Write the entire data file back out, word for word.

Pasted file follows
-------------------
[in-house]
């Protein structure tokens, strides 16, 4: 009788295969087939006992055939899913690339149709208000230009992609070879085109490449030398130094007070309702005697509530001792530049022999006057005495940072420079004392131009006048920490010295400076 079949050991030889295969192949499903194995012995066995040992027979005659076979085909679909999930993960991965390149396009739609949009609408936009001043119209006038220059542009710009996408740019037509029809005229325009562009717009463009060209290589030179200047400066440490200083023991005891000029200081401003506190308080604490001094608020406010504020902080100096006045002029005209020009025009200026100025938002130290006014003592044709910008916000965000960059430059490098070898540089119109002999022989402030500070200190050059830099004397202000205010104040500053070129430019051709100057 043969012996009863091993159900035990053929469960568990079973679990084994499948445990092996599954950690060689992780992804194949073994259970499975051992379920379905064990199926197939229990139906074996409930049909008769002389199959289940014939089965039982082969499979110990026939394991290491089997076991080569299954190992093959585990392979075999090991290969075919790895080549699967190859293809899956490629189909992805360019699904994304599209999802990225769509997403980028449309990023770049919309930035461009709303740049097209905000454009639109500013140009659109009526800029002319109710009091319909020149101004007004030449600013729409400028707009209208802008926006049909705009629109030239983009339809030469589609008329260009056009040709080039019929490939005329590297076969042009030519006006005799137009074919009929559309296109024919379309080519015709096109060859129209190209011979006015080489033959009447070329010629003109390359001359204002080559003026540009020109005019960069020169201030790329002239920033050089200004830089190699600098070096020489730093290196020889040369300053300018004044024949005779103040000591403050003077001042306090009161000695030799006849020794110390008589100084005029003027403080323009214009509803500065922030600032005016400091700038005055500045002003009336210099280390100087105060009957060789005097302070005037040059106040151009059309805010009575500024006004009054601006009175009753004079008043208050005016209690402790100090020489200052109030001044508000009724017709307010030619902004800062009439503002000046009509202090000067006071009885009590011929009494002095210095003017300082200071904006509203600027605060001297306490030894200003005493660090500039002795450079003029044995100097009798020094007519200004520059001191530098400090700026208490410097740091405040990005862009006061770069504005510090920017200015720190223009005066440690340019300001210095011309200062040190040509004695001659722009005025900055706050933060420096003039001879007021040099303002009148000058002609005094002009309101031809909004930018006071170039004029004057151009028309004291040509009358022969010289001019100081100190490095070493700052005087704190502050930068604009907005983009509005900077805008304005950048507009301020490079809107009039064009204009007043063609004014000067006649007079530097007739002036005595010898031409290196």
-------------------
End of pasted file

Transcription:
[in-house]
């Protein structure tokens, strides 16, 4: 009788295969087939006992055939899913690339149709208000230009992609070879085109490449030398130094007070309702005697509530001792530049022999006057005495940072420079004392131009006048920490010295400076 079949050991030889295969192949499903194995012995066995040992027979005659076979085909679909999930993960991965390149396009739609949009609408936009001043119209006038220059542009710009996408740019037509029809005229325009562009717009463009060209290589030179200047400066440490200083023991005891000029200081401003506190308080604490001094608020406010504020902080100096006045002029005209020009025009200026100025938002130290006014003592044709910008916000965000960059430059490098070898540089119109002999022989402030500070200190050059830099004397202000205010104040500053070129430019051709100057 043969012996009863091993159900035990053929469960568990079973679990084994499948445990092996599954950690060689992780992804194949073994259970499975051992379920379905064990199926197939229990139906074996409930049909008769002389199959289940014939089965039982082969499979110990026939394991290491089997076991080569299954190992093959585990392979075999090991290969075919790895080549699967190859293809899956490629189909992805360019699904994304599209999802990225769509997403980028449309990023770049919309930035461009709303740049097209905000454009639109500013140009659109009526800029002319109710009091319909020149101004007004030449600013729409400028707009209208802008926006049909705009629109030239983009339809030469589609008329260009056009040709080039019929490939005329590297076969042009030519006006005799137009074919009929559309296109024919379309080519015709096109060859129209190209011979006015080489033959009447070329010629003109390359001359204002080559003026540009020109005019960069020169201030790329002239920033050089200004830089190699600098070096020489730093290196020889040369300053300018004044024949005779103040000591403050003077001042306090009161000695030799006849020794110390008589100084005029003027403080323009214009509803500065922030600032005016400091700038005055500045002003009336210099280390100087105060009957060789005097302070005037040059106040151009059309805010009575500024006004009054601006009175009753004079008043208050005016209690402790100090020489200052109030001044508000009724017709307010030619902004800062009439503002000046009509202090000067006071009885009590011929009494002095210095003017300082200071904006509203600027605060001297306490030894200003005493660090500039002795450079003029044995100097009798020094007519200004520059001191530098400090700026208490410097740091405040990005862009006061770069504005510090920017200015720190223009005066440690340019300001210095011309200062040190040509004695001659722009005025900055706050933060420096003039001879007021040099303002009148000058002609005094002009309101031809909004930018006071170039004029004057151009028309004291040509009358022969010289001019100081100190490095070493700052005087704190502050930068604009907005983009509005900077805008304005950048507009301020490079809107009039064009204009007043063609004014000067006649007079530097007739002036005595010898031409290196």